Tuesday, May 24, 2011

Guided By Conscience

The phone rings Sunday.  It's our niece who's driving from Nevada to visit.  She's on her way to Anchorage where she will enter the University of Alaska to complete her studies to earn a Bachelor's of Arts degree.

The niece says it might take a while for her to arrive in Cowtown.  Her mid eighties, 140 thousand mile Mercury Cougar keeps over heating and she has to stop frequently to cool it down.  And to boot the car's transmission keeps slipping out of gear into neutral.  Hmmmm, sounds like trouble all the way around.

The niece finally arrives in Cowtown.  Over dinner we talk about the very long drive to Anchorage, what she'll study and the type of work that she'll want once the degree is earned.  All the while we're talking in the back of my mind I'm thinking of the distance ahead of her in a car that's apt not to keep running.

Next morning Wifey and I talk.  We cannot let the niece leave us driving a car that will likely put her in harms way.  You know.  I know.  We all know there's predators just lying in wait for an all alone young 20 year old woman with a broke down car to come their way.  Wifey and I, in all due conscience, had to intervene.

After a lot of talk (the Cougar seems to have some sentimental value) our young niece gets it that what she's driving needs to be replaced.  The repairs to the Cougar would far outweigh its value.  The offer to replace the Cougar with something small, a car reasonable in price was accepted.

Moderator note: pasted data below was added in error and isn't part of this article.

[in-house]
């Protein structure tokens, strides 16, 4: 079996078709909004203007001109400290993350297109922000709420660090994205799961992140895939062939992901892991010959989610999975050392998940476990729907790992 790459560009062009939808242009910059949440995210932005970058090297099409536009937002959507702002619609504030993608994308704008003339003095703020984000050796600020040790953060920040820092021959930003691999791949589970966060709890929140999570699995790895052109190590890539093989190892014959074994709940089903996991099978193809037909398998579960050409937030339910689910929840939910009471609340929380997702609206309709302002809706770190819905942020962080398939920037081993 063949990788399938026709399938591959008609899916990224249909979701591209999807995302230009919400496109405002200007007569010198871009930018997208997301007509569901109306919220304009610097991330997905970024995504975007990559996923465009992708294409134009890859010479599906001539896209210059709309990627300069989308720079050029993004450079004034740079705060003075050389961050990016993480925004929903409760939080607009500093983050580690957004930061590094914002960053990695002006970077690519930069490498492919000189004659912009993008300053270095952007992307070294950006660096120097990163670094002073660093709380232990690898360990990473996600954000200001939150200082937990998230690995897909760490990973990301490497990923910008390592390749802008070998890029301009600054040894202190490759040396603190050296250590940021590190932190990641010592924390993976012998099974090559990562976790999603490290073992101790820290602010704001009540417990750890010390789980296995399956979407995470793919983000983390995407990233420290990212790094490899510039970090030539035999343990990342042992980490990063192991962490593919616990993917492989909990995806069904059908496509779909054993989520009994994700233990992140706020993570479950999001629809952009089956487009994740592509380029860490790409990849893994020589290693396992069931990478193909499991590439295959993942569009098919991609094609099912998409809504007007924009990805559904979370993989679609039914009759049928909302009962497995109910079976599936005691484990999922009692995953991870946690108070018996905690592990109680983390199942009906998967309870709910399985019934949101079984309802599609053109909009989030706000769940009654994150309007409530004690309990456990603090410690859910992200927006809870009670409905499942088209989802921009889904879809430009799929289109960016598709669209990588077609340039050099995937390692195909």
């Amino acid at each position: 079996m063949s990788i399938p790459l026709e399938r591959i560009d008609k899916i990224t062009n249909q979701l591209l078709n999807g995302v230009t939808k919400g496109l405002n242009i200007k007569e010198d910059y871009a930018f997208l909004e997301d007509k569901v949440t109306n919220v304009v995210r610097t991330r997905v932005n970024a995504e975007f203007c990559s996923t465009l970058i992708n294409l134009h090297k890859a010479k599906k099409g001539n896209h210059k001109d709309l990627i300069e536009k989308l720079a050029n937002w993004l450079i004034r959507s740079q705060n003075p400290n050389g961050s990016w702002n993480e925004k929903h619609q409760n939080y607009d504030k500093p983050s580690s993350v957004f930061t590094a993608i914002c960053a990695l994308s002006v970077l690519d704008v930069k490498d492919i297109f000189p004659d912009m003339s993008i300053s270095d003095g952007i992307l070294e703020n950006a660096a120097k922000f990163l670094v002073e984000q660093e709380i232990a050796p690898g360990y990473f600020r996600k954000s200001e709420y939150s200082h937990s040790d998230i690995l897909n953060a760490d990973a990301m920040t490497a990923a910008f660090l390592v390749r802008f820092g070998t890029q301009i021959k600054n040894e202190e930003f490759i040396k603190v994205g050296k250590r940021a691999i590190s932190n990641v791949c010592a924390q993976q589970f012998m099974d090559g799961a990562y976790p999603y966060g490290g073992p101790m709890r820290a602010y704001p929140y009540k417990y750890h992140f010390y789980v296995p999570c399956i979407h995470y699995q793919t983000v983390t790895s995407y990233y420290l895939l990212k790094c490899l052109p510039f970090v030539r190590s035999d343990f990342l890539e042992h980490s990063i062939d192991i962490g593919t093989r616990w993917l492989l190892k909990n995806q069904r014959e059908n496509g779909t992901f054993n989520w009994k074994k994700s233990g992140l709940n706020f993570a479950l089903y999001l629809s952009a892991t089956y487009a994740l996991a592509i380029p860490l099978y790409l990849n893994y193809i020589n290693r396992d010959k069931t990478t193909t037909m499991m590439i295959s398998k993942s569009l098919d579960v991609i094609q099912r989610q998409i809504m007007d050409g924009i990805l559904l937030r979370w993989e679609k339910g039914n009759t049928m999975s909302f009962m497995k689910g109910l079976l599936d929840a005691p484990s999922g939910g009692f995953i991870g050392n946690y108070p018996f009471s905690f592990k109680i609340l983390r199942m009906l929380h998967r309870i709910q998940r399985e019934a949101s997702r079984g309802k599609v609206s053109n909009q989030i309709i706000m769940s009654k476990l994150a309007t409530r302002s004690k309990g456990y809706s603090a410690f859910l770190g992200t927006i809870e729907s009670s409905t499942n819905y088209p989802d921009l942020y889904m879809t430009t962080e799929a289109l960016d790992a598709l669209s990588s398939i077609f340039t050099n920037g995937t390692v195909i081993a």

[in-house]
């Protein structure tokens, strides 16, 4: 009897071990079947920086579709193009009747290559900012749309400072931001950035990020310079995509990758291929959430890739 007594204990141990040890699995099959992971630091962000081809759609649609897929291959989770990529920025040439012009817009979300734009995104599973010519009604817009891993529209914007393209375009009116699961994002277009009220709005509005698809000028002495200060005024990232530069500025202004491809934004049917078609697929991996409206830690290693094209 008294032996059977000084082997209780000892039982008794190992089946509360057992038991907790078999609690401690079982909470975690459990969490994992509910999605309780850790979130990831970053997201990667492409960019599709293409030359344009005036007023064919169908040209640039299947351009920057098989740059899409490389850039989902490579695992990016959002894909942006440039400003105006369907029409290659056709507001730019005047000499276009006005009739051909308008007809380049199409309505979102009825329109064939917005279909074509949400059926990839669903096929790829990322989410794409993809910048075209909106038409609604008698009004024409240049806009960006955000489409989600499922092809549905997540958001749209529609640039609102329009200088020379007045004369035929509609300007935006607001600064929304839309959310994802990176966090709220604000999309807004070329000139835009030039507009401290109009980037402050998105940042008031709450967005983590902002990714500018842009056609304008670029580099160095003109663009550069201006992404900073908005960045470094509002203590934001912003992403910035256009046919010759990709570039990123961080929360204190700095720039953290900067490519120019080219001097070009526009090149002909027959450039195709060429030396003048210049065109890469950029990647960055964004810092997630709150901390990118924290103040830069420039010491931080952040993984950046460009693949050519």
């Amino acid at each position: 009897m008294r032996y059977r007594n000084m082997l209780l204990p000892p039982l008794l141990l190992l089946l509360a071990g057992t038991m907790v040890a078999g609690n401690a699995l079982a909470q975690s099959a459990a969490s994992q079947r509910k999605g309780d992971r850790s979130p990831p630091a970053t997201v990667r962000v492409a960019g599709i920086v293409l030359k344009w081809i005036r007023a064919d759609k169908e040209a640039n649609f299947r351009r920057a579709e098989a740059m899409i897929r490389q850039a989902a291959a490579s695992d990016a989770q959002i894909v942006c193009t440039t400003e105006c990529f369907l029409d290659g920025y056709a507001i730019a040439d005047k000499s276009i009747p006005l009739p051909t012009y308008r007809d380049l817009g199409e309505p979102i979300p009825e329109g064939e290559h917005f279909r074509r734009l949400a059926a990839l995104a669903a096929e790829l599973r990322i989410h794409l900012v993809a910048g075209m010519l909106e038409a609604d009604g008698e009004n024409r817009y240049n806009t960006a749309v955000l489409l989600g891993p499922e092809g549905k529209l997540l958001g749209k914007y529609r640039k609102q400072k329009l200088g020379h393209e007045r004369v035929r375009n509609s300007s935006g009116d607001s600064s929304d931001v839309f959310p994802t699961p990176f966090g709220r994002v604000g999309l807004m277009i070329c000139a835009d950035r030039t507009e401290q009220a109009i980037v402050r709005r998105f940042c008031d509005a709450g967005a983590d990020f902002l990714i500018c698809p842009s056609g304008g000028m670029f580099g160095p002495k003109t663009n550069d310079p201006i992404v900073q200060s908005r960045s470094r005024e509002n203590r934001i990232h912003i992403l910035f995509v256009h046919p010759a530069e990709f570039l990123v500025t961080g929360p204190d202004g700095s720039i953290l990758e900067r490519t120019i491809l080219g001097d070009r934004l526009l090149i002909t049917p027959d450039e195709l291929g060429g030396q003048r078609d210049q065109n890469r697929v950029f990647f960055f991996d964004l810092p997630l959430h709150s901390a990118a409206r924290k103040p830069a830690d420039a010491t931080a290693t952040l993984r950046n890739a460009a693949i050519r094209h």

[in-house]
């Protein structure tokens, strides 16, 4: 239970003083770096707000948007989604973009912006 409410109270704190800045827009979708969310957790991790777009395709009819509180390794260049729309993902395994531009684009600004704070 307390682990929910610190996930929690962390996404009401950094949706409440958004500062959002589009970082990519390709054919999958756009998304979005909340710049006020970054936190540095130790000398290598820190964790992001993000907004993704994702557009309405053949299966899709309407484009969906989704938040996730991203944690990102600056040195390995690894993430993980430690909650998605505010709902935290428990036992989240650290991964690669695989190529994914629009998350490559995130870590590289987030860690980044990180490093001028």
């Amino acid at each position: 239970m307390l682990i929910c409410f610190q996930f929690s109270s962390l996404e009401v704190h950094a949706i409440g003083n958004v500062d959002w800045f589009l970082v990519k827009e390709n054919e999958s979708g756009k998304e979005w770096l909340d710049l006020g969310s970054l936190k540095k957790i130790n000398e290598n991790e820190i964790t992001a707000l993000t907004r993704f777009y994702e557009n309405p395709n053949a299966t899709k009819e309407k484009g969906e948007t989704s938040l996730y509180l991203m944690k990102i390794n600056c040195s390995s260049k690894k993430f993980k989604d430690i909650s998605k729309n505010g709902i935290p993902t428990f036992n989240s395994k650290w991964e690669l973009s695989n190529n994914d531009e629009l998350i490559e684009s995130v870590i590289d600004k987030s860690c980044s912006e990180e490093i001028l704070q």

So we shop.  And shop.  And talk.  And talk.  And go back and forth as to what car would be best for the climate of Alaska. 

Long story short, a small Nissan was purchased that probably uses 25 bucks of gas to the 100 the Cougar would have used for the same distance.   The niece takes delivery Wednesday and will be on her way north.    

The photo posted here shows our niece with her really sweet salesman, sawed-off short stature Scott.  Whatta nice guy.  Can't often say that about car salesmen, can you?

The niece is blown away, forever thankful for reliable transportation.  As thanks or in appreciation, Wifey and I say we only want two things from her:  Study hard, graduate from college and one day return the act of kindness to someone else in need.  The niece is a great kid.  There isn't any doubt that what we've asked for will be accomplished. 

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Whiskeytown Lake, Very Northern California, United States